Board talk with Matt Parker
In the shaping bay with Matt Parker. Photo: @asildaphotography.
Matt Parker, head shaper of Album Surfboards recently had a chat with Boardcave about where he got his start, his favorite waves to surf and of course, boards…
When and where did you start shaping?
I started shaping in my garage back in 2000/2001. Just hacking away at foam, figuring out tools and miraculously some of the first boards actually floated and worked a bit.
Which shapers or influences do you have that inspire you?
Surfing, all types of surfing is always the main inspiration. So being immersed in that, surfing everyday sparks that more than anything.
I’m inspired by shapers that have longevity – that have been around, are stoked, have innovated, adapted and are happy.
Delivering stoke to customers every week and hearing good feedback is really awesome – makes all the long hours worth it.
Do you have a favorite type of wave to surf? What board model do you think works best on it?
I love any good wave, but point breaks are probably my favorite because they allow you to do a number of turns, connect sections, find the speed line.
I can get a real sense for what a board is doing at a point.
Small days I love Simmons influenced stubbies like the Symphony or Supersede – if it’s decent any hybrid like a Polyphonic to a UTF to a full blown performance board like a Dischord works insane.
A few from the quiver Symphony, Polyphonic, UTF and the Dischord.
You have some pretty diverse boards in the range, is there a personal favorite amongst them?
I think every board or model we make has its day that it really shines.
The Ledge is probably my favorite to shape – and when you ride it you know the waves are good – so lots of good memories and vibes around that one.
Album Surfboards are known for detailed artwork across your range, where does the inspiration for the artwork come from?
My background is in art and design. I was a design major in school so I guess I see everything through that lens.
I get really bored with the same thing over and over again. I can’t stand doing the same thing over and over again until its played out. I really want the boards to be unique and stand out from everything else that’s out there.
I think psychologically the design and look of the board is super important. If it feels good and looks good its going to surf good.
Color is a big inspiration – in nature, art, etc.
Matt checking the rails on an Album custom. Photo: @asildaphotography.
What gives you the best results when you’re shaping a board: sticking with tradition, experimentation, or is it a combination of both?
Depends on the objective we’re after for a particular board.
I think there are theories, approaches and design elements from the past that just flat out work so it’d be ignorant to ignore that. But I always have to be open minded to try anything. No rules. It’s surfing. I get a lot of joy from experimentation.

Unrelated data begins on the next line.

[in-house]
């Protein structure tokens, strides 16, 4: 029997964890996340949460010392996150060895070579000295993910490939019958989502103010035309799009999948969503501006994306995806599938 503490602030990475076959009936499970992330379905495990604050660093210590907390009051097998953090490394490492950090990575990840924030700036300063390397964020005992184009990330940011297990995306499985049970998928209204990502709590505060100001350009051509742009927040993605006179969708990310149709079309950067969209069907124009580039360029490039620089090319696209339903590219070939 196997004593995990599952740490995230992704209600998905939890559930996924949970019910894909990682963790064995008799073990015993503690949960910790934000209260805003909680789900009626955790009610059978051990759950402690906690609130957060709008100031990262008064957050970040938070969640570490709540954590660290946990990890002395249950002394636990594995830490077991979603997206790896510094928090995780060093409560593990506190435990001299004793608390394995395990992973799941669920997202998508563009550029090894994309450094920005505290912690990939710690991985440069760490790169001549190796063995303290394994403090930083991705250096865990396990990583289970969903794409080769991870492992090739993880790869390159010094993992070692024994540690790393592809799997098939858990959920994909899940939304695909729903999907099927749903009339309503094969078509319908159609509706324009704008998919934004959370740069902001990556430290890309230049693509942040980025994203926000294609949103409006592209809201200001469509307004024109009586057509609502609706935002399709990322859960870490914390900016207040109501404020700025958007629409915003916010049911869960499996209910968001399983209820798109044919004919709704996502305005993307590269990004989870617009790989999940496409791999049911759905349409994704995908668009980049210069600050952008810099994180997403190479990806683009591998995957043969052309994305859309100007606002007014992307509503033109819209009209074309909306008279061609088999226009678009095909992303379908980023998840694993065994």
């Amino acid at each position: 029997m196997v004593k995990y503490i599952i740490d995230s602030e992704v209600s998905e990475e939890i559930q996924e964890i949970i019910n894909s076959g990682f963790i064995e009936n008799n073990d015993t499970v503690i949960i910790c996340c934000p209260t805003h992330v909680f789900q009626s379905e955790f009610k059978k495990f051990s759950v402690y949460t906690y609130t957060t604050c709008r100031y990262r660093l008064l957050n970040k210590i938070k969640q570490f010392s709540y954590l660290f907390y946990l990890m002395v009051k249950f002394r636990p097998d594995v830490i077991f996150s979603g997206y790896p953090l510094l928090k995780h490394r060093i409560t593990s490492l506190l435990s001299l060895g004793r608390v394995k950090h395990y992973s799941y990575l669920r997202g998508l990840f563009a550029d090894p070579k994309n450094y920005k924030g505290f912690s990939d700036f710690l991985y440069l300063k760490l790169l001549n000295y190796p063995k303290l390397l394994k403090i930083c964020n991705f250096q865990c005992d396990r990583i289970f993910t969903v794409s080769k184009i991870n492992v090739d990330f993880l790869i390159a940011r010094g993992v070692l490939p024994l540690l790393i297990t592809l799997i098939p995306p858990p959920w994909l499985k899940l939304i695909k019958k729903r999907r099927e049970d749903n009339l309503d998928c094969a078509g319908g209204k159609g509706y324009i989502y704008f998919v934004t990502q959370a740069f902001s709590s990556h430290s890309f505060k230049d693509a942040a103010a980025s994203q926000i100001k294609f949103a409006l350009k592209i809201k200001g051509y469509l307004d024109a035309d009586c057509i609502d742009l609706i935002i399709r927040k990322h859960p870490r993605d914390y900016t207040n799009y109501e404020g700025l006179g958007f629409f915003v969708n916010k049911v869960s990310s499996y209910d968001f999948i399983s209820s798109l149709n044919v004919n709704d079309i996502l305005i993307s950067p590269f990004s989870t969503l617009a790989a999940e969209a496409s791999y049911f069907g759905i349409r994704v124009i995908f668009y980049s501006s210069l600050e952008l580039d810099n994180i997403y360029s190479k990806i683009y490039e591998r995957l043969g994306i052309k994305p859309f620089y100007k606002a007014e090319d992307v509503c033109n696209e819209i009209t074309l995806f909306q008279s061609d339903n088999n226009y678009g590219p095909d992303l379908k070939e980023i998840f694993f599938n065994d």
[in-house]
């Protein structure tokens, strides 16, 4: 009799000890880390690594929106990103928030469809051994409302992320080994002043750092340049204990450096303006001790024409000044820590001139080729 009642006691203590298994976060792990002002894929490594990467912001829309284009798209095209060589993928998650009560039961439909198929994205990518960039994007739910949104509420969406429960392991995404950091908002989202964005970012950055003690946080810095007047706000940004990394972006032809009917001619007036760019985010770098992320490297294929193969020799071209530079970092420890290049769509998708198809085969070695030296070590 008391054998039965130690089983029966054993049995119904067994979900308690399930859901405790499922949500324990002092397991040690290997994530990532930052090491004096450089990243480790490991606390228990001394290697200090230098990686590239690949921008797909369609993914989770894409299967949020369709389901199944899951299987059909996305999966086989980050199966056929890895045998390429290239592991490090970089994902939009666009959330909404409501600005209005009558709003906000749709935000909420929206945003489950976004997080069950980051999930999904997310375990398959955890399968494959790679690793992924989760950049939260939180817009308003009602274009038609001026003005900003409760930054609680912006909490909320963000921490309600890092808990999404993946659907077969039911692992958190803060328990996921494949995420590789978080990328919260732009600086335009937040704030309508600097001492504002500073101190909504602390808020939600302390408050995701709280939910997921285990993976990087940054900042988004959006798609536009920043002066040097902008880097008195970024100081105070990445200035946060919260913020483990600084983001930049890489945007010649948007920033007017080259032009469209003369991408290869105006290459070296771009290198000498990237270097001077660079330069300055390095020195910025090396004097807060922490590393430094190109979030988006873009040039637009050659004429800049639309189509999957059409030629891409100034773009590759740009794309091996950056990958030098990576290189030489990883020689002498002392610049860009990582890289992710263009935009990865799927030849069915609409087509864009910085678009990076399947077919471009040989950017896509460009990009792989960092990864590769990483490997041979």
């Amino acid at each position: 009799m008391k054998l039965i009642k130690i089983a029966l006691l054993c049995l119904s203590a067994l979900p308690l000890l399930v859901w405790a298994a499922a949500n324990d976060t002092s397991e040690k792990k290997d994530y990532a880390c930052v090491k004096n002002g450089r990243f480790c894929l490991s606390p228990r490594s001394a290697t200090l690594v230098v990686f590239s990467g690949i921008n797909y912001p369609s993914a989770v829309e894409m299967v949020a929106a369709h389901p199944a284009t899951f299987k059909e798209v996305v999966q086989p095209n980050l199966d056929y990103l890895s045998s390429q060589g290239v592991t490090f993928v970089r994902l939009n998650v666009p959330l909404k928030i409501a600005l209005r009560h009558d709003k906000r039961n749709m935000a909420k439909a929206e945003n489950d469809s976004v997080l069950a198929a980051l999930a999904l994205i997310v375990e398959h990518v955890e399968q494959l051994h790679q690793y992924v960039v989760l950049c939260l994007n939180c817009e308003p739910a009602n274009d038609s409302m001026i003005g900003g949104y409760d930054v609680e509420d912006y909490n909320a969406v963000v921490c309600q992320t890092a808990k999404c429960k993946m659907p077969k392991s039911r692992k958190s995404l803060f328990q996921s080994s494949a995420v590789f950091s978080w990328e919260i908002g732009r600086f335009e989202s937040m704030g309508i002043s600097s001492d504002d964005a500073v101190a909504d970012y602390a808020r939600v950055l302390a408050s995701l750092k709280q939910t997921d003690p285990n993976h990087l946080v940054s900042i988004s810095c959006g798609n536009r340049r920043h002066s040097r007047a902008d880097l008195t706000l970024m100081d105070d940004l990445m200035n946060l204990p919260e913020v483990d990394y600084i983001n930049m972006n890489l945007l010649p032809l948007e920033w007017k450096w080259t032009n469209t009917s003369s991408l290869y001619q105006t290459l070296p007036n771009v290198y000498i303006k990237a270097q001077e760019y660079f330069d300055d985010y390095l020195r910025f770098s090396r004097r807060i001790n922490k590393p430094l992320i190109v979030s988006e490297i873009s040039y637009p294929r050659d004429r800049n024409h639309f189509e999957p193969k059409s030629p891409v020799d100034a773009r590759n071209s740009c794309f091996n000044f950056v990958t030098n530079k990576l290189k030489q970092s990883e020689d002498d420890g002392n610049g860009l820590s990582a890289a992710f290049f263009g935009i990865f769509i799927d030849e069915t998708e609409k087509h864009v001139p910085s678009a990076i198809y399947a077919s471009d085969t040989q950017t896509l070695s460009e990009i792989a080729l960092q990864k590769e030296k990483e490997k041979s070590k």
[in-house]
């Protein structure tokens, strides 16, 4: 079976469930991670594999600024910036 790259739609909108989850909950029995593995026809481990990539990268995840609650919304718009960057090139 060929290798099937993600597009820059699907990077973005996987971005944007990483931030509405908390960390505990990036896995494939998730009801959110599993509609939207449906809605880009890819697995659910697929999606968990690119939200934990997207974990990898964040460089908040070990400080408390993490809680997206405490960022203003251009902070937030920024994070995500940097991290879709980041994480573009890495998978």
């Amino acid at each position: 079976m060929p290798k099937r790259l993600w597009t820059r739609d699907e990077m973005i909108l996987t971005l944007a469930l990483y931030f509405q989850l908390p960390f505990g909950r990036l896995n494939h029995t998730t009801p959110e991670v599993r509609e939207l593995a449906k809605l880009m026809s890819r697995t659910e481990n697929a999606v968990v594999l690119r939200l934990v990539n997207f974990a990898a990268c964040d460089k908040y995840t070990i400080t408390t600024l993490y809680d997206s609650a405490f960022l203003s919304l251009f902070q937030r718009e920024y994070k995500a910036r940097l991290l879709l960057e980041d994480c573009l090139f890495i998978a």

Working on the tail of a fresh board. Photo: @asildaphotography.
It looks like a lot of thought and attention go into every Album model, how do you decide when to release a new shape?
Thanks! The bottom line is basically if I wouldn’t surf it or it doesn’t work for me it’s not going to be a model.
Generally we’ll go through quite a few variations until it all feels right. There’s a lot of overlap with some of our shapes – and for good reason, the kind of surfing we do isn’t totally isolated.
I’m always going to want a board that has versatility – something that works more than just one day a year.
What are the most important things to consider when buying one of your boards?
Really internalize and identify what you’re trying to do on a wave and with your surfing.
Are there areas you want to improve? Are you having fun? Why or why not?
If you can focus on what is going to make surfing the most fun for you – then you’ll always be satisfied and always have good sessions. To me that should be the goal. Make surfing more fun.
One of Album’s Symphony models all dressed up and ready in hydroflex construction and varial foam.
Any new developments in the works for Album? What’s the plan for the brand in the future?
It’s been a really busy last year!
We opened up a new showroom that’s open to the public in December. It’s been rad to have people come and see the boards and experience what we’re all about in person.
We also expanded to a larger factory so we can increase production and get everyone’s custom orders done quick. We always have some trips planned. Surf everyday there are waves.
Our plan for the year is to nail down a bunch of video content on the models, boards in action, etc so customers can get some more insight into the best board for them. Keep the stoke factor maxxed!
Plenty of boards on racks in the Album Surfboards showroom in San Clemente.
Check out Album Surfboards full range of boards and use the Board Engine to help find your volume.
Thanks to Asilda Photography for use of the images.